FRANKFURT (Reuters) - Adidas (ADSGn.DE), the world’s second-biggest sporting goods company, raised its 2012 profit forecast after outperforming rivals Nike and Puma in the key Chinese market as shoppers there snapped up its trademark three-stripe sneakers.
Adidas shares jumped to a record-high on the news, as investors brushed aside the German company’s warning that “commercial irregularities” at its Reebok unit in India could cost it almost 200 million euros ($265 million).
In an unscheduled announcement to update investors on its new expectations as well as the problems in India, Adidas said sales in China soared 26 percent on a currency-neutral basis in the first quarter, helping it to top sales and profit forecasts.
Smaller rival Puma (PUMG.DE) last week missed first-quarter earnings forecasts, citing “mediocre” results in China and caution among austerity-hit European shoppers.
Nike (NKE.N), the world’s No.1 sporting goods company, last month reported a currency-neutral 21 percent rise in Chinese sales for its third-quarter to end-February.
Silvia Quandt analyst Mark Josefson said the sales rise for Adidas in China suggested the “problems seen by competitors in the region were partly caused by the strength of Adidas.”
Adidas said it now expects sales to rise in 2012 by nearly 10 percent, up from a previous forecast of 5-9 percent, while net earnings would grow by between 12 and 17 percent, compared to previous guidance of 10-15 percent.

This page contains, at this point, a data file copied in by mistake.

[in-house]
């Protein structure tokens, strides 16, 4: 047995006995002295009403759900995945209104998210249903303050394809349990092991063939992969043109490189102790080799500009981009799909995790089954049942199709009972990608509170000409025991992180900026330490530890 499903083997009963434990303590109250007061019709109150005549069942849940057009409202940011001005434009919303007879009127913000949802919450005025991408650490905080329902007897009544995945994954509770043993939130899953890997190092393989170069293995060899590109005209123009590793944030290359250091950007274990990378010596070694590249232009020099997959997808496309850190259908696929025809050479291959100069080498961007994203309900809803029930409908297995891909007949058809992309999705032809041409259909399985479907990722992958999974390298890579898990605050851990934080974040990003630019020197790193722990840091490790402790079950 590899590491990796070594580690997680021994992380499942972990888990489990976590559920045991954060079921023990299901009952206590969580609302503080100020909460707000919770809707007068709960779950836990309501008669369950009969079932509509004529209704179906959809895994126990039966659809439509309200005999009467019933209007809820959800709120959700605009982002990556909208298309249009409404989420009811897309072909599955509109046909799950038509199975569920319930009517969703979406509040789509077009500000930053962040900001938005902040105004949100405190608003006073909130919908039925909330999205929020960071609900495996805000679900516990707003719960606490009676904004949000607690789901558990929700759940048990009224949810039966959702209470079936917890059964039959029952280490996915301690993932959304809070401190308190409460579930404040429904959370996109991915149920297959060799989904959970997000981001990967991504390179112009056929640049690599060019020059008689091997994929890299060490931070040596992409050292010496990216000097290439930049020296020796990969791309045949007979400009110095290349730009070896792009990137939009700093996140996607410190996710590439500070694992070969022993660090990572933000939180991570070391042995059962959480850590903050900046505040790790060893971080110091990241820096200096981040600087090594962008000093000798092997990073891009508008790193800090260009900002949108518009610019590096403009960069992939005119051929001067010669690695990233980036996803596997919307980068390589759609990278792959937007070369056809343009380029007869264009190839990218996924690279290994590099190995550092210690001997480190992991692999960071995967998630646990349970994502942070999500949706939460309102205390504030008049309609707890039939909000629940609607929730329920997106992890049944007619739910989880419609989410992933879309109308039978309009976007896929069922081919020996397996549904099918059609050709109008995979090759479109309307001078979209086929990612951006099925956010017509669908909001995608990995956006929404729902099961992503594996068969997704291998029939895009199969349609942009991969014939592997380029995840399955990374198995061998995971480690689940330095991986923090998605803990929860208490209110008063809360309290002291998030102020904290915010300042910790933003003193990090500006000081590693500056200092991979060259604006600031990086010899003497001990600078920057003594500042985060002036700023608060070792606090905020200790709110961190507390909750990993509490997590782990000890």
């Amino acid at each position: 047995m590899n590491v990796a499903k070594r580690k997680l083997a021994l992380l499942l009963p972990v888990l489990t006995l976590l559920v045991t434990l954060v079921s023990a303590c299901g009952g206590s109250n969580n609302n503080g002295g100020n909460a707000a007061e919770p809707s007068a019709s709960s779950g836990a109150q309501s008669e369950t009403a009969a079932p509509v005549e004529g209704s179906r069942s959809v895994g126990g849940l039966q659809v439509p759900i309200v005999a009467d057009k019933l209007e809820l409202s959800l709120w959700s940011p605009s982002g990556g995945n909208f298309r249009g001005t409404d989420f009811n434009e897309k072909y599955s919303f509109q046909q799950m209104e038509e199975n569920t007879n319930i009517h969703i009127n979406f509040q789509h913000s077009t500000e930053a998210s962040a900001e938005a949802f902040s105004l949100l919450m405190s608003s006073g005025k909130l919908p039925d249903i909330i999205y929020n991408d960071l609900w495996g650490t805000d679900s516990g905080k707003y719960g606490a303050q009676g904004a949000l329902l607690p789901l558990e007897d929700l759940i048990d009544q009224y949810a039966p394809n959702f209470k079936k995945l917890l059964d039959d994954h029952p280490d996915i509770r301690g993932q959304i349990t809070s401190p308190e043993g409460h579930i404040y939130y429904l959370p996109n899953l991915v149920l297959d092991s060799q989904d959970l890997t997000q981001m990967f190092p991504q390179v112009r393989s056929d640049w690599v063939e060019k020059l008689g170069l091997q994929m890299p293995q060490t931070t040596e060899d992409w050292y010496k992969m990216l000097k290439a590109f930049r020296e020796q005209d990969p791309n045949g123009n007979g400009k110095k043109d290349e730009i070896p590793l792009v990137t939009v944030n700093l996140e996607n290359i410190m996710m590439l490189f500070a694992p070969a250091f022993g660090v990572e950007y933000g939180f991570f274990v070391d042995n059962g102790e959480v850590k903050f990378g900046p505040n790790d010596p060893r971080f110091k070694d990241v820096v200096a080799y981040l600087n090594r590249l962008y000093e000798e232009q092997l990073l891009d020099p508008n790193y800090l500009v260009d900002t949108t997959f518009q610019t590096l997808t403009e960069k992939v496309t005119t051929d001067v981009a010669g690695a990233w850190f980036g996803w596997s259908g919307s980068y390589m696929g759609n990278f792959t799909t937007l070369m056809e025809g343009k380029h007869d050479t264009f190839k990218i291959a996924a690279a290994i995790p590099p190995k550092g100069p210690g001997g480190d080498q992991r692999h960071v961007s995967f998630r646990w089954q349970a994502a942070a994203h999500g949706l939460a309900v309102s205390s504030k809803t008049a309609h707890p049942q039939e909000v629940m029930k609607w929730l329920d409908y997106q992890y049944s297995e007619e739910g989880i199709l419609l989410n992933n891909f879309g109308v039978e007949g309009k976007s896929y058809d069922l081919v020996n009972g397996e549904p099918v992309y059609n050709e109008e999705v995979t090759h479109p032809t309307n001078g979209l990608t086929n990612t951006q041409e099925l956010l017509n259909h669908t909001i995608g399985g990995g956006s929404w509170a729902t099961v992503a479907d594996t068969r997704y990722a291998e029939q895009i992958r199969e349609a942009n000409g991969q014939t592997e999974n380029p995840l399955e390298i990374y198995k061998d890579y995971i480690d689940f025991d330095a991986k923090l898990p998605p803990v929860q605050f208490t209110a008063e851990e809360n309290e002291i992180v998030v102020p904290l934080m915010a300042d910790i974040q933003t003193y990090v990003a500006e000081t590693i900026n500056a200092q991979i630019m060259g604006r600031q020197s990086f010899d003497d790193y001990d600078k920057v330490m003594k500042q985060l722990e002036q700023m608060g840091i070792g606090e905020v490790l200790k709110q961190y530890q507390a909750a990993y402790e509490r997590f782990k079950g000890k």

Shares in Adidas, which have already gained 19 percent this year, jumped over 6 percent in early trade to an all-time high of 63.75 euros.
The improved outlook and strong results outweighed news of irregularities at Reebok India, where Adidas said it had already replaced management, bringing in 14-year Adidas veteran Claus Heckerott and Frederic Serrant.
A spokeswoman declined to give further details on the irregularities.
Adidas said the situation could result in a pretax impact of up to 125 million euros on previous results, while further restructuring there could cost up to 70 million euros in 2012.
The new 2012 outlook includes any charges related to Reebok India, it added.
“The situation in India, although unfortunate, will allow us to now accelerate plans to improve a specific underperforming part of our business,” Chief Executive Herbert Hainer said in a statement.
While India is not one of Adidas’ top 10 markets, its Reebok brand is big in cricket and is the market leader in the country.
Adidas, which will release its full first-quarter report on Thursday, reported first-quarter sales of 3.8 billion euros, operating profit of 409 million and net income of 289 million.
Analysts had been expecting Adidas to report sales of 3.59 billion euros, operating profit of 332 million and net income of 232 million, according to Thomson Reuters I/B/E/S.
Additional reporting by Christian Kraemer; Editing by Mark Potter